We will read this week:
וַיֹּ֣אמֶר מֹשֶׁ֗ה לְ֠חֹבָ֠ב בֶּן־רְעוּאֵ֣ל הַמִּדְיָנִי֮ חֹתֵ֣ן מֹשֶׁה֒ נֹסְעִ֣ים ׀ אֲנַ֗חְנוּ אֶל־הַמָּקוֹם֙ אֲשֶׁ֣ר אָמַ֣ר יְהֹוָ֔ה אֹת֖וֹ אֶתֵּ֣ן לָכֶ֑ם לְכָ֤ה אִתָּ֙נוּ֙ וְהֵטַ֣בְנוּ לָ֔ךְ כִּֽי־יְהֹוָ֥ה דִּבֶּר־ט֖וֹב עַל־יִשְׂרָאֵֽל׃
וַיֹּ֥אמֶר אֵלָ֖יו לֹ֣א אֵלֵ֑ךְ כִּ֧י אִם־אֶל־אַרְצִ֛י וְאֶל־מוֹלַדְתִּ֖י אֵלֵֽךְ׃
וַיֹּ֕אמֶר אַל־נָ֖א תַּעֲזֹ֣ב אֹתָ֑נוּ כִּ֣י ׀
עַל־כֵּ֣ן יָדַ֗עְתָּ חֲנֹתֵ֙נוּ֙ בַּמִּדְבָּ֔ר וְהָיִ֥יתָ לָּ֖נוּ לְעֵינָֽיִם׃
Moses said to Hobab son of Reuel the Midianite, Moses’ father-in-law, “We are setting out for the place of which G’ has said, ‘I will give it to you.’ Come with us and we will be generous with you; for G’ has promised to be generous to Israel.”
“I will not go,” he replied to him, “but will return to my native land.”
He said, “Please do not leave us, inasmuch as you know where we should camp in the wilderness and can be our guide.”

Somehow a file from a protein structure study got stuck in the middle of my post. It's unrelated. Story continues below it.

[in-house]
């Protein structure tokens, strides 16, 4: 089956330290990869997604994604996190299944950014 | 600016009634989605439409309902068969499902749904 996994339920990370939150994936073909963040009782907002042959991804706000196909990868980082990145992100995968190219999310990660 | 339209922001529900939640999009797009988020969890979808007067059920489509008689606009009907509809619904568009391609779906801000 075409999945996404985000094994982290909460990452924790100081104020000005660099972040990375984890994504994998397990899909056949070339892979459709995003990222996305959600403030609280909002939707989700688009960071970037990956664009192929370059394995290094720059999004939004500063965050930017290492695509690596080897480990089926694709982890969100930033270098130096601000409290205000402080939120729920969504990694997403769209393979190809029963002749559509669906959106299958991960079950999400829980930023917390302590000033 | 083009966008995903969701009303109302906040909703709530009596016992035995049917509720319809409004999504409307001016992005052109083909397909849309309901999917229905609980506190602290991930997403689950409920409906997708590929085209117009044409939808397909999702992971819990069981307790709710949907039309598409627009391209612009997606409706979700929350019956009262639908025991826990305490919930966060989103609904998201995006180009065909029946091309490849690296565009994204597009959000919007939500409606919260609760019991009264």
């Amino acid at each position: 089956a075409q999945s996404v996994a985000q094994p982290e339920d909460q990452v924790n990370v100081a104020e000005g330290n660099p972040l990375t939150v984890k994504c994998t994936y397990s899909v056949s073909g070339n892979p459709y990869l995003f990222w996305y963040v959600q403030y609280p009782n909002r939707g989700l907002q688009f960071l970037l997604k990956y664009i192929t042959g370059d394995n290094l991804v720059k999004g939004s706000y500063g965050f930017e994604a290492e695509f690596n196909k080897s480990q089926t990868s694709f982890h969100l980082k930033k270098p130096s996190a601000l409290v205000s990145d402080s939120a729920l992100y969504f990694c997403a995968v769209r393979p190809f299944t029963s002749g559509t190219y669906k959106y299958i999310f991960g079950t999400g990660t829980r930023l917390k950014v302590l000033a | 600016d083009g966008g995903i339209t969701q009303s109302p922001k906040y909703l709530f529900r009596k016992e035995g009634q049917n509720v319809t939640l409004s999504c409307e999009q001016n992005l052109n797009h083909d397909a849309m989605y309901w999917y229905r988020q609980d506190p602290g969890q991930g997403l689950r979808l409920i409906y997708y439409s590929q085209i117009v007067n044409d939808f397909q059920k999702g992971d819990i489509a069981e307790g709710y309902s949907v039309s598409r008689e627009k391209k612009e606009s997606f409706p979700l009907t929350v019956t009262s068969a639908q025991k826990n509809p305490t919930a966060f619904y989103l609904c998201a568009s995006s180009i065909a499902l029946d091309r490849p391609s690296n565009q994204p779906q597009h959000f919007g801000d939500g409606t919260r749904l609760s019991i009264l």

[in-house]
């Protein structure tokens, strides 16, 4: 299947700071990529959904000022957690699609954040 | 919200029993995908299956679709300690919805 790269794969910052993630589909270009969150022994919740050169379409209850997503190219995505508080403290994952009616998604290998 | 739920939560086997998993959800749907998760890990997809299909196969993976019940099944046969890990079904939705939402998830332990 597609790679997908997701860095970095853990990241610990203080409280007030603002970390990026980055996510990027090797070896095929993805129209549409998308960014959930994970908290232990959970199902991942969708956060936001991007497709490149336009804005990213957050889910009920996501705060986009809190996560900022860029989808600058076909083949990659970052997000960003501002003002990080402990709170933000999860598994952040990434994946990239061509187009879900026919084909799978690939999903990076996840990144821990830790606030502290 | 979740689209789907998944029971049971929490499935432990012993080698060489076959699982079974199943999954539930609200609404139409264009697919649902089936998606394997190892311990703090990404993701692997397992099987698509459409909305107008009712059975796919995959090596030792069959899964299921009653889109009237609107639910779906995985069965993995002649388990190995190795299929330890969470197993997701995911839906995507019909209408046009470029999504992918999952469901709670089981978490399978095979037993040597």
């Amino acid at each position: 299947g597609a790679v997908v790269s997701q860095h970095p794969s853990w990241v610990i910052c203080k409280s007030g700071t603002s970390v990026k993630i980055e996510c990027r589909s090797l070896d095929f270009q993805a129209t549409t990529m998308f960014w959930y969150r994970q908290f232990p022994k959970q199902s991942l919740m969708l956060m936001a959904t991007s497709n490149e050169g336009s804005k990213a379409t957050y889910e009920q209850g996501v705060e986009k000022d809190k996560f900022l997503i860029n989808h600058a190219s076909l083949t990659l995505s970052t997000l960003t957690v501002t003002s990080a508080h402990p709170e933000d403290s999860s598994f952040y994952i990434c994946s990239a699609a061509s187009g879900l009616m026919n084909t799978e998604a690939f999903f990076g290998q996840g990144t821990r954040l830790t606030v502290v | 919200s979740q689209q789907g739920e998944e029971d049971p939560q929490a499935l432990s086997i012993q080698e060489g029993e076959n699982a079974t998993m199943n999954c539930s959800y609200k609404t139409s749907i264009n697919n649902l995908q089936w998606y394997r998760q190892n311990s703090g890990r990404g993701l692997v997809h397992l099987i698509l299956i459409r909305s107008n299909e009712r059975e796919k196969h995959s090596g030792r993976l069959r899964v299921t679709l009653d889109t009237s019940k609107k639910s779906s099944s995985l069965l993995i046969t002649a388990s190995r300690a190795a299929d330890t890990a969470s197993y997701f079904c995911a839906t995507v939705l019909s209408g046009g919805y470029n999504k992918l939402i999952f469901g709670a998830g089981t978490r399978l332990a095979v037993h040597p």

We ask: Bnei Yisrael have the Anan Hakavod (holy cloud) to guide them, they have Moshe and Aharon. Do they still need Jethro as a “guide“?
Perhaps it was more a polite gesture, in which both Moshe and his father in law knew that there was no real need for him. However it is much nicer to ask a guest to stay longer because his stay is important for the host!
Looking from another perspective: Sometimes, even when we have all the knowledge needed to perform an important mission, there is still a real benefit when an “outsider” looks at our plans. His outside point of vantage might be of tremendous help in materialising the plan successfully.
Indeed, Rashi says that Jethro went back to his country perhaps, realising that Moshe’s request was a “polite” one. While the Ramban is of opinion that Jethro did remain with Bnei Yisrael, perhaps – seeing the merits of an “outsider’s help”.
Rabbi Chaim Michael Biberfeld